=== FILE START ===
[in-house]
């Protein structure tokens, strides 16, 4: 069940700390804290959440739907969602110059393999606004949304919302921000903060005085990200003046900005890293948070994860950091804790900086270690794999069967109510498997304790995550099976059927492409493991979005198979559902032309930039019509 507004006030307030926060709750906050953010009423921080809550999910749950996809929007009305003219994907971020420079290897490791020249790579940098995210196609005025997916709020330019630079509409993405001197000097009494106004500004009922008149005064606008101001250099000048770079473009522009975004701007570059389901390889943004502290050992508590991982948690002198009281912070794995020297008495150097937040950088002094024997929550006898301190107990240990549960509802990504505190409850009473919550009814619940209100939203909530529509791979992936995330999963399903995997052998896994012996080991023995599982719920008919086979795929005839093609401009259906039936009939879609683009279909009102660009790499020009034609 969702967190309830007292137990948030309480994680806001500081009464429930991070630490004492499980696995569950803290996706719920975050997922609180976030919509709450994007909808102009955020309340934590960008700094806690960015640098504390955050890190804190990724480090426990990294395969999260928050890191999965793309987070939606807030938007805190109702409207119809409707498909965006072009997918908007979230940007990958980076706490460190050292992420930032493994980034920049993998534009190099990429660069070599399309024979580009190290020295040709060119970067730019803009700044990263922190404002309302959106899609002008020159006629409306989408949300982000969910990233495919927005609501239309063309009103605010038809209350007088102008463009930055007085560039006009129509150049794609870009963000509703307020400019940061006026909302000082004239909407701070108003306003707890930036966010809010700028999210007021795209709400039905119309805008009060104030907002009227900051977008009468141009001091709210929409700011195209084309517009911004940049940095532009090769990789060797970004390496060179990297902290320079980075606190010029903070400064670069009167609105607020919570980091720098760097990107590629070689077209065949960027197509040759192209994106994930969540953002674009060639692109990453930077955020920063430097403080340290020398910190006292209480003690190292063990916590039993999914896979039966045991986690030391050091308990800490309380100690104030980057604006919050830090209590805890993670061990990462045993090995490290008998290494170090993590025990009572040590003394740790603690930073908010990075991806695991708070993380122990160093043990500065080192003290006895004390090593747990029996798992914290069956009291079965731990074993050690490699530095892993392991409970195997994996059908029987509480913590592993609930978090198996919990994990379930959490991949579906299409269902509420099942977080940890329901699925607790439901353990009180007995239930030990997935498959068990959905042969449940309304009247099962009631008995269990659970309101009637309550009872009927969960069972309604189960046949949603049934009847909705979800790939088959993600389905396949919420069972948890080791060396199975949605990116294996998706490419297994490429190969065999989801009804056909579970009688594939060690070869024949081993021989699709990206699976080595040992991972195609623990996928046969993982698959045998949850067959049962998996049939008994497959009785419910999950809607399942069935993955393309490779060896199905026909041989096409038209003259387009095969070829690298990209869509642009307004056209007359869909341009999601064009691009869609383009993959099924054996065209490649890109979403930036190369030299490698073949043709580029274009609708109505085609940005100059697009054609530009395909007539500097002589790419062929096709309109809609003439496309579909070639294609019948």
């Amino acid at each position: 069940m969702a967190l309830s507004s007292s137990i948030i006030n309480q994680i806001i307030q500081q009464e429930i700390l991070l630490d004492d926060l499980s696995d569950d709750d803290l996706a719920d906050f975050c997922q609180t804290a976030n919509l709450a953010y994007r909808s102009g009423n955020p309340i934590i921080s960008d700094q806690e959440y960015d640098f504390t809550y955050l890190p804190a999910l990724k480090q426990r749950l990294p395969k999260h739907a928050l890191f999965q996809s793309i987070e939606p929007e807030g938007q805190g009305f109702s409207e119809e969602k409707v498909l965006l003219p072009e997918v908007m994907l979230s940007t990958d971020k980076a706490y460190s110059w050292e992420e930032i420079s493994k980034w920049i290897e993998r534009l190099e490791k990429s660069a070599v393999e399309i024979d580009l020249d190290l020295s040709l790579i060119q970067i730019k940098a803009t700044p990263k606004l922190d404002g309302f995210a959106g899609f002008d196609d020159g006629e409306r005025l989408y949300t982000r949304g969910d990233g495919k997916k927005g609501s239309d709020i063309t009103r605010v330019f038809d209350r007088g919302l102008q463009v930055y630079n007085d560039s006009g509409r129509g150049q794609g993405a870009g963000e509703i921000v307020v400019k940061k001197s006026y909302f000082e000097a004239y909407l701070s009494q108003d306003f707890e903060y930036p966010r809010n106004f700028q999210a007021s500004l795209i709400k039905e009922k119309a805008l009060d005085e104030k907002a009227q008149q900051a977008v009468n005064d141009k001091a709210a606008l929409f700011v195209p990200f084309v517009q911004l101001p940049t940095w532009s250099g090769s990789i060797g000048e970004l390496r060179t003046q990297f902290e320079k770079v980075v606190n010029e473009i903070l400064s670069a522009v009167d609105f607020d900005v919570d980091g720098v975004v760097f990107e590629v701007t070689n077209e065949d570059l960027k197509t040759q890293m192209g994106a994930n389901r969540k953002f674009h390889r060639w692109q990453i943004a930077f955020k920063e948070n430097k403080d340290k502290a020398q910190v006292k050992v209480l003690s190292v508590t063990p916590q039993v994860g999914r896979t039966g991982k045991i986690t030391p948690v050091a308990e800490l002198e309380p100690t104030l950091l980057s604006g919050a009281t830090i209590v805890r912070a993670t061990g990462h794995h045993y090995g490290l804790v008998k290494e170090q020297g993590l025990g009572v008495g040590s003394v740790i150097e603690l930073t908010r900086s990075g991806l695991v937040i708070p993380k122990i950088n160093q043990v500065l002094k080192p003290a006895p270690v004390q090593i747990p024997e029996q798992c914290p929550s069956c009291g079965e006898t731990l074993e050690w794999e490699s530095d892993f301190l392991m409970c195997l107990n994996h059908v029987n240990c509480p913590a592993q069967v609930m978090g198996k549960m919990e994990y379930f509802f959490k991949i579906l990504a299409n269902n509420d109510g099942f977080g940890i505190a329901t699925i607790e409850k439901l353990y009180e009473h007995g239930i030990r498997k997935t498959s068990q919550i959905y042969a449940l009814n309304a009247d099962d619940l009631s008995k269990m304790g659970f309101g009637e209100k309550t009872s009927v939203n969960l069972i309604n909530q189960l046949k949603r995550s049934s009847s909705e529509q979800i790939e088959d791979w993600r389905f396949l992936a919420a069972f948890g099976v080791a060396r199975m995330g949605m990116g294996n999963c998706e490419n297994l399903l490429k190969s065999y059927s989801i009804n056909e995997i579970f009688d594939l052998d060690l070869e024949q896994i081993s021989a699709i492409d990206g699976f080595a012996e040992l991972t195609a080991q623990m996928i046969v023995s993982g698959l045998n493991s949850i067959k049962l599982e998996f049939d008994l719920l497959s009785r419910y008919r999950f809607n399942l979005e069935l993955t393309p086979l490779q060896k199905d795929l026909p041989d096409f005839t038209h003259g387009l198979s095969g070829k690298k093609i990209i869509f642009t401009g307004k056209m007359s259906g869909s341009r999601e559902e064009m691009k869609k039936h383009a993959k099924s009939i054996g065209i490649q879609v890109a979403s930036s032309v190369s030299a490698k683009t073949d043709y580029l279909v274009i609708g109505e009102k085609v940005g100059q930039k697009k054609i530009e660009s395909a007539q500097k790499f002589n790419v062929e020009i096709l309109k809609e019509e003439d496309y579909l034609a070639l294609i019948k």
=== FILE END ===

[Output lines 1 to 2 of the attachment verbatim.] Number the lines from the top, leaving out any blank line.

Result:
[in-house]
């Protein structure tokens, strides 16, 4: 069940700390804290959440739907969602110059393999606004949304919302921000903060005085990200003046900005890293948070994860950091804790900086270690794999069967109510498997304790995550099976059927492409493991979005198979559902032309930039019509 507004006030307030926060709750906050953010009423921080809550999910749950996809929007009305003219994907971020420079290897490791020249790579940098995210196609005025997916709020330019630079509409993405001197000097009494106004500004009922008149005064606008101001250099000048770079473009522009975004701007570059389901390889943004502290050992508590991982948690002198009281912070794995020297008495150097937040950088002094024997929550006898301190107990240990549960509802990504505190409850009473919550009814619940209100939203909530529509791979992936995330999963399903995997052998896994012996080991023995599982719920008919086979795929005839093609401009259906039936009939879609683009279909009102660009790499020009034609 969702967190309830007292137990948030309480994680806001500081009464429930991070630490004492499980696995569950803290996706719920975050997922609180976030919509709450994007909808102009955020309340934590960008700094806690960015640098504390955050890190804190990724480090426990990294395969999260928050890191999965793309987070939606807030938007805190109702409207119809409707498909965006072009997918908007979230940007990958980076706490460190050292992420930032493994980034920049993998534009190099990429660069070599399309024979580009190290020295040709060119970067730019803009700044990263922190404002309302959106899609002008020159006629409306989408949300982000969910990233495919927005609501239309063309009103605010038809209350007088102008463009930055007085560039006009129509150049794609870009963000509703307020400019940061006026909302000082004239909407701070108003306003707890930036966010809010700028999210007021795209709400039905119309805008009060104030907002009227900051977008009468141009001091709210929409700011195209084309517009911004940049940095532009090769990789060797970004390496060179990297902290320079980075606190010029903070400064670069009167609105607020919570980091720098760097990107590629070689077209065949960027197509040759192209994106994930969540953002674009060639692109990453930077955020920063430097403080340290020398910190006292209480003690190292063990916590039993999914896979039966045991986690030391050091308990800490309380100690104030980057604006919050830090209590805890993670061990990462045993090995490290008998290494170090993590025990009572040590003394740790603690930073908010990075991806695991708070993380122990160093043990500065080192003290006895004390090593747990029996798992914290069956009291079965731990074993050690490699530095892993392991409970195997994996059908029987509480913590592993609930978090198996919990994990379930959490991949579906299409269902509420099942977080940890329901699925607790439901353990009180007995239930030990997935498959068990959905042969449940309304009247099962009631008995269990659970309101009637309550009872009927969960069972309604189960046949949603049934009847909705979800790939088959993600389905396949919420069972948890080791060396199975949605990116294996998706490419297994490429190969065999989801009804056909579970009688594939060690070869024949081993021989699709990206699976080595040992991972195609623990996928046969993982698959045998949850067959049962998996049939008994497959009785419910999950809607399942069935993955393309490779060896199905026909041989096409038209003259387009095969070829690298990209869509642009307004056209007359869909341009999601064009691009869609383009993959099924054996065209490649890109979403930036190369030299490698073949043709580029274009609708109505085609940005100059697009054609530009395909007539500097002589790419062929096709309109809609003439496309579909070639294609019948």